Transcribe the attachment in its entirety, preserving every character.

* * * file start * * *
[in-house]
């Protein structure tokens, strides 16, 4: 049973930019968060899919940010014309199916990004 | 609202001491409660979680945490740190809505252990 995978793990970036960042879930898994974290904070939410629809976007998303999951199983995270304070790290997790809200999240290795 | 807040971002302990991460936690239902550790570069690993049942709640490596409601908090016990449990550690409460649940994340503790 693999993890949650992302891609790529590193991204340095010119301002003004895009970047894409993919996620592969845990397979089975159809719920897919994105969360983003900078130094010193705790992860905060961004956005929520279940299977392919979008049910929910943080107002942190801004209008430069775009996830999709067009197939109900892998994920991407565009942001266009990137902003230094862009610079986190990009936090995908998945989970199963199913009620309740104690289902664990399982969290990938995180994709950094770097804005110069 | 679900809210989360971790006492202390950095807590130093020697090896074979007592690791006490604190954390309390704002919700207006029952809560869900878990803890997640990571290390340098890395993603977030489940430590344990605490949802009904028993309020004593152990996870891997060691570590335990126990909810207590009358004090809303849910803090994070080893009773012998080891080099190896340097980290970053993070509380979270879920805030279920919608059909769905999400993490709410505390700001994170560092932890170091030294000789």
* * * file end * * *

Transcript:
[in-house]
């Protein structure tokens, strides 16, 4: 049973930019968060899919940010014309199916990004 | 609202001491409660979680945490740190809505252990 995978793990970036960042879930898994974290904070939410629809976007998303999951199983995270304070790290997790809200999240290795 | 807040971002302990991460936690239902550790570069690993049942709640490596409601908090016990449990550690409460649940994340503790 693999993890949650992302891609790529590193991204340095010119301002003004895009970047894409993919996620592969845990397979089975159809719920897919994105969360983003900078130094010193705790992860905060961004956005929520279940299977392919979008049910929910943080107002942190801004209008430069775009996830999709067009197939109900892998994920991407565009942001266009990137902003230094862009610079986190990009936090995908998945989970199963199913009620309740104690289902664990399982969290990938995180994709950094770097804005110069 | 679900809210989360971790006492202390950095807590130093020697090896074979007592690791006490604190954390309390704002919700207006029952809560869900878990803890997640990571290390340098890395993603977030489940430590344990605490949802009904028993309020004593152990996870891997060691570590335990126990909810207590009358004090809303849910803090994070080893009773012998080891080099190896340097980290970053993070509380979270879920805030279920919608059909769905999400993490709410505390700001994170560092932890170091030294000789």